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Higgins: Nearly $400,000 federal grant for Parkinson's disease research at University at Buffalo


Fri, Oct 6th 2017 06:50 pm
Congressman Brian Higgins announced a federal grant totaling $398,750 for clinical research focused on Parkinson's disease at the State University of New York at Buffalo. The award is provided through the National Institutes of Health Institute of Neurological Disorders and Stroke.
"Parkinson's is a difficult, progressive condition with no cure," Higgins said. "This federal investment in research conducted right here in Western New York hopes to provide new clues into the disease and how we can better treat it."
Parkinson's disease is a motor system disorder resulting from the loss of dopamine-producing cells in the brain. The new award from NINDS will support Dr. Jian Feng's continued research into how mutations in the parkin gene affect dopamine neurons in the brain, leading to Parkinson's disease.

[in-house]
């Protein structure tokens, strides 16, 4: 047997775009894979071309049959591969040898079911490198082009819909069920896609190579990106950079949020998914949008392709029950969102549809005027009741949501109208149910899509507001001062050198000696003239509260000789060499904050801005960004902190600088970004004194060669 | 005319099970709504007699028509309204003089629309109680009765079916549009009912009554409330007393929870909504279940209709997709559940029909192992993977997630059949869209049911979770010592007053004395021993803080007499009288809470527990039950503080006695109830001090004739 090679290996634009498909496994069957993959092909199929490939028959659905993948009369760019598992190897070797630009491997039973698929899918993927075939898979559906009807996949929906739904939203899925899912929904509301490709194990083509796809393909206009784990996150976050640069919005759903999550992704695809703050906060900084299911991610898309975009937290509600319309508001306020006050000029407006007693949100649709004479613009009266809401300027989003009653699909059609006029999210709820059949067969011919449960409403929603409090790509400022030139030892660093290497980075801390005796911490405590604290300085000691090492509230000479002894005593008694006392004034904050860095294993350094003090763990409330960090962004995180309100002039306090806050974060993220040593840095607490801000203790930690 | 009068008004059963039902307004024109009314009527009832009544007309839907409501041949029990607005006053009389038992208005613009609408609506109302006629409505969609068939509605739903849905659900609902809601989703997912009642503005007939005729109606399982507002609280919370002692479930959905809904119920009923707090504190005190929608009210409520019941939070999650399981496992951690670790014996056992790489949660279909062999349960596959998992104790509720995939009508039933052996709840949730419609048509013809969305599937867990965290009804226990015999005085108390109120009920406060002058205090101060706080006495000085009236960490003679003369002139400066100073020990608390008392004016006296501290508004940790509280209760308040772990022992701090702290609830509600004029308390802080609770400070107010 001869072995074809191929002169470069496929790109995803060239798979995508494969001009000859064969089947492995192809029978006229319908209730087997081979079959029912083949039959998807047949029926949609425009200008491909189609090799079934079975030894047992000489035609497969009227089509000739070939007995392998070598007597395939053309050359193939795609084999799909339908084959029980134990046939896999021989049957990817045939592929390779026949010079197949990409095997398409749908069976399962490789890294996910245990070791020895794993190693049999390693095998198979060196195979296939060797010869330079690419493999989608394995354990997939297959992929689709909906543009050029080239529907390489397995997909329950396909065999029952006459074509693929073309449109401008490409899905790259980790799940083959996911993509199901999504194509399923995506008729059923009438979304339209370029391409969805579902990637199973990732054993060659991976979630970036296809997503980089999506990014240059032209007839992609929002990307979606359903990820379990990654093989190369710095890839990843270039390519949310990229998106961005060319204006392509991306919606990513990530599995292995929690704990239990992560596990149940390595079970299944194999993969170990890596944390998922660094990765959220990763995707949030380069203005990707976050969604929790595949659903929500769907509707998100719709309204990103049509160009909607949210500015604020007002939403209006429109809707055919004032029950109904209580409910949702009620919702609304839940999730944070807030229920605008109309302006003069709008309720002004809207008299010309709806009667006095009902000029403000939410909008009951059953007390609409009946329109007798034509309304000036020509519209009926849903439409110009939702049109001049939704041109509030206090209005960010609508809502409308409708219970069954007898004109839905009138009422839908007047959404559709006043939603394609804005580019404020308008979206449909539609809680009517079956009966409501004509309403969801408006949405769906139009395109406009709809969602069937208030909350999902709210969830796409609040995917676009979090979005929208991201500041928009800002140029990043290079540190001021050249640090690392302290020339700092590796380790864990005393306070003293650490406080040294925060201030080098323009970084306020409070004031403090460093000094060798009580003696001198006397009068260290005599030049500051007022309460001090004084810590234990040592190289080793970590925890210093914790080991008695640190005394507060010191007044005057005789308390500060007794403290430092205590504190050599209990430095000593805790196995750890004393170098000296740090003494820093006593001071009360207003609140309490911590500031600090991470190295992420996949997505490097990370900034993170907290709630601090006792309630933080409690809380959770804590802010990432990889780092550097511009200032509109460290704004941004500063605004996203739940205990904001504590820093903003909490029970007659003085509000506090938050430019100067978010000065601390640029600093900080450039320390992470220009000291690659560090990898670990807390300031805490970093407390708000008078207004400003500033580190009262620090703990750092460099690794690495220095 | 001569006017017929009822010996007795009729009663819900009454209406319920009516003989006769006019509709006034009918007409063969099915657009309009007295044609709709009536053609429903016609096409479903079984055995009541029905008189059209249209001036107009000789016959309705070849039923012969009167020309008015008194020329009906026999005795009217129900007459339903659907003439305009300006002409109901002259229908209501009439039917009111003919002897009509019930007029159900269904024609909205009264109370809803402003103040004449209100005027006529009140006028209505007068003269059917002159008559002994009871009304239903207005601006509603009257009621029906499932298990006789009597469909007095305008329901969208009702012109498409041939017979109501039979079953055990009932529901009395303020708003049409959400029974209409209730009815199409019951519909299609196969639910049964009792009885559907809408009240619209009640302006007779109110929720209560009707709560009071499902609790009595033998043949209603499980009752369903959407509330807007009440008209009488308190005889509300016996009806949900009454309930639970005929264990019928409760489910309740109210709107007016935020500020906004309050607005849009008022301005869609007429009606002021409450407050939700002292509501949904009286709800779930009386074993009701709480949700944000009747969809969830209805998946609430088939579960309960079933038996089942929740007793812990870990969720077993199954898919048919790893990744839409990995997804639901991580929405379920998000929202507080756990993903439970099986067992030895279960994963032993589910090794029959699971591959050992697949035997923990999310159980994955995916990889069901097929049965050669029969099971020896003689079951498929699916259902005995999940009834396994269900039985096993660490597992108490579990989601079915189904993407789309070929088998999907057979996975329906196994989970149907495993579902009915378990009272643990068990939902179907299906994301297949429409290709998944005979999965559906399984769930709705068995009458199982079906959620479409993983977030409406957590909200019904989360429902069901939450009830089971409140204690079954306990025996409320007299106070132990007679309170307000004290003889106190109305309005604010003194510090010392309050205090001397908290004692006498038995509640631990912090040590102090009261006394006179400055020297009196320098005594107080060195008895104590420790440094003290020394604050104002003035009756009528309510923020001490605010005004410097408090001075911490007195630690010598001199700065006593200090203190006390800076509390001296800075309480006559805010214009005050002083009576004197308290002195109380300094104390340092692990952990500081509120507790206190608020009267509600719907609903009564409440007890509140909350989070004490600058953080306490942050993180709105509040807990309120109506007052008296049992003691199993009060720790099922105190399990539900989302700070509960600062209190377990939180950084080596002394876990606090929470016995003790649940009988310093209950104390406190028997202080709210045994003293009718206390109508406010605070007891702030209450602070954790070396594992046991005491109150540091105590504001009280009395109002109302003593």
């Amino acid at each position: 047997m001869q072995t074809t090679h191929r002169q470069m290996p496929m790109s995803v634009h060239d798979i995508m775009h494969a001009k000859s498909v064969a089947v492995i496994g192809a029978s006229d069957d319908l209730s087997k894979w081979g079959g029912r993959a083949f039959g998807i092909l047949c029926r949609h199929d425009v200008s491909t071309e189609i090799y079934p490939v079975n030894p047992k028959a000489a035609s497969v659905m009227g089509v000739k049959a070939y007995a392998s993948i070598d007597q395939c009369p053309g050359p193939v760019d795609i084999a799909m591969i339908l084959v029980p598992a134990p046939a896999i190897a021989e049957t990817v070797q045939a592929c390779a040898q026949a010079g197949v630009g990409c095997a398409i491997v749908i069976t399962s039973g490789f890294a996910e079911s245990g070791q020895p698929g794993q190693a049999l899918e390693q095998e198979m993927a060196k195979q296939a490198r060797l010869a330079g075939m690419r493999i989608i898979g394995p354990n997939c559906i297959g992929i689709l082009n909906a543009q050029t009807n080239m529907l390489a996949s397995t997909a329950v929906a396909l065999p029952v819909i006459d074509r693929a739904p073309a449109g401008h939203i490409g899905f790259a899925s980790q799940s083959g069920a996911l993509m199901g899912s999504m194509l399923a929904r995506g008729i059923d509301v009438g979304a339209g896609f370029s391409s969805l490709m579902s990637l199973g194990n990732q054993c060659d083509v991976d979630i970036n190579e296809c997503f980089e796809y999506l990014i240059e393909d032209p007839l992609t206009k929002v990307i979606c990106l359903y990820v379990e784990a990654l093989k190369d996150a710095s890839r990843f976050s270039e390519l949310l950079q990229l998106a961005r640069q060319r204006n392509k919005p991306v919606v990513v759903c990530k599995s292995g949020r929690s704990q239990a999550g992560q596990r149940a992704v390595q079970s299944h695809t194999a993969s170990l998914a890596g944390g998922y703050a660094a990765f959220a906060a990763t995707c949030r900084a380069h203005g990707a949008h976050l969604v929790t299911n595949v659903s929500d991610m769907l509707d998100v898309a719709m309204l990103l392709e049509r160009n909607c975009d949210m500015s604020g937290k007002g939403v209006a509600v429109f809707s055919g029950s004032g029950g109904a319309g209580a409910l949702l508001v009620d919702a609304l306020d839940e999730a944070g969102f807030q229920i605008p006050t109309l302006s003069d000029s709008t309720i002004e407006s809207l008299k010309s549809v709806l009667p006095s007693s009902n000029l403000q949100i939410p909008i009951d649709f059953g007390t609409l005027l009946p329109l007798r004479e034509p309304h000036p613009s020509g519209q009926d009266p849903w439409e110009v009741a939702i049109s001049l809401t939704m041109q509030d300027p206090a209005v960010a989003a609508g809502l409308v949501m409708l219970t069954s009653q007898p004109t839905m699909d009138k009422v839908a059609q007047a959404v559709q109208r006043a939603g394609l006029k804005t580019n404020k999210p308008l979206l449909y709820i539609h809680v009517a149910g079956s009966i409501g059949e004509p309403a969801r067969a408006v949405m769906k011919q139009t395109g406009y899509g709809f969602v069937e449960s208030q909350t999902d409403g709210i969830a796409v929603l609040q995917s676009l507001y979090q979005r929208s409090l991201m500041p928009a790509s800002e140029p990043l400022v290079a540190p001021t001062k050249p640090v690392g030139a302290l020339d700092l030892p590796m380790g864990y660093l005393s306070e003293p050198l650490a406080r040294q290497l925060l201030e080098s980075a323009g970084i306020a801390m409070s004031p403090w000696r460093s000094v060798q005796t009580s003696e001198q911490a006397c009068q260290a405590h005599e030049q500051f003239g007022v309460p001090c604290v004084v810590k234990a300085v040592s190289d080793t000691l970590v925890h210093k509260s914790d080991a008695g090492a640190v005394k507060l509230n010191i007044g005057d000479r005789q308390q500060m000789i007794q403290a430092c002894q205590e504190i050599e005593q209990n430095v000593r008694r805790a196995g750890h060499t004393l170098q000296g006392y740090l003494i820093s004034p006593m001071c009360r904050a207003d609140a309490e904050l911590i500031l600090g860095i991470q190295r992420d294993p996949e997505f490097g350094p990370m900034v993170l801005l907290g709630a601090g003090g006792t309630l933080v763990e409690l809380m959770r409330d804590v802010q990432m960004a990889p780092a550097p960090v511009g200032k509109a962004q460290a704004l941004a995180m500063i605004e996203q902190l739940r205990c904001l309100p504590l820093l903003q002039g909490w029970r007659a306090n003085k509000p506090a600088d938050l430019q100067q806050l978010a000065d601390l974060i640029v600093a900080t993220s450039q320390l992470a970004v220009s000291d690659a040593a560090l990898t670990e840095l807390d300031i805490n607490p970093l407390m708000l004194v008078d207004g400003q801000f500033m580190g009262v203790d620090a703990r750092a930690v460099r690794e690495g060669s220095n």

"During the past few years, we have made a lot of progress," said Feng, Ph.D., professor in the department of physiology and biophysics in the Jacobs School of Medicine and Biomedical Sciences at UB. "We have found a way to make human neurons in a dish that are very similar to human dopamine neurons in patients' brains. This is critical since it is the only way we can study live neurons. Using stem cell technology, we are able to make these human neurons. This has allowed us to study them directly to find out why parkin mutations cause these neurons to become more fragile. If we can find a way to mimic the protective function of parkin, then we will be able to find a therapy for Parkinson's."
Feng's research has led UB to enter into discussions with several pharmaceutical companies and to file for patent protection.
According to the National Institutes of Health, about 50,000 people in the U.S. are diagnosed with Parkinson's disease annually, and about 500,000 people have the disease.
Higgins is co-chair and founding member of the bipartisan House of Representatives National Institutes of Health Caucus, and lead sponsor of the Accelerating Biomedical Research Act, which proposes incremental increases in funding to the NIH.

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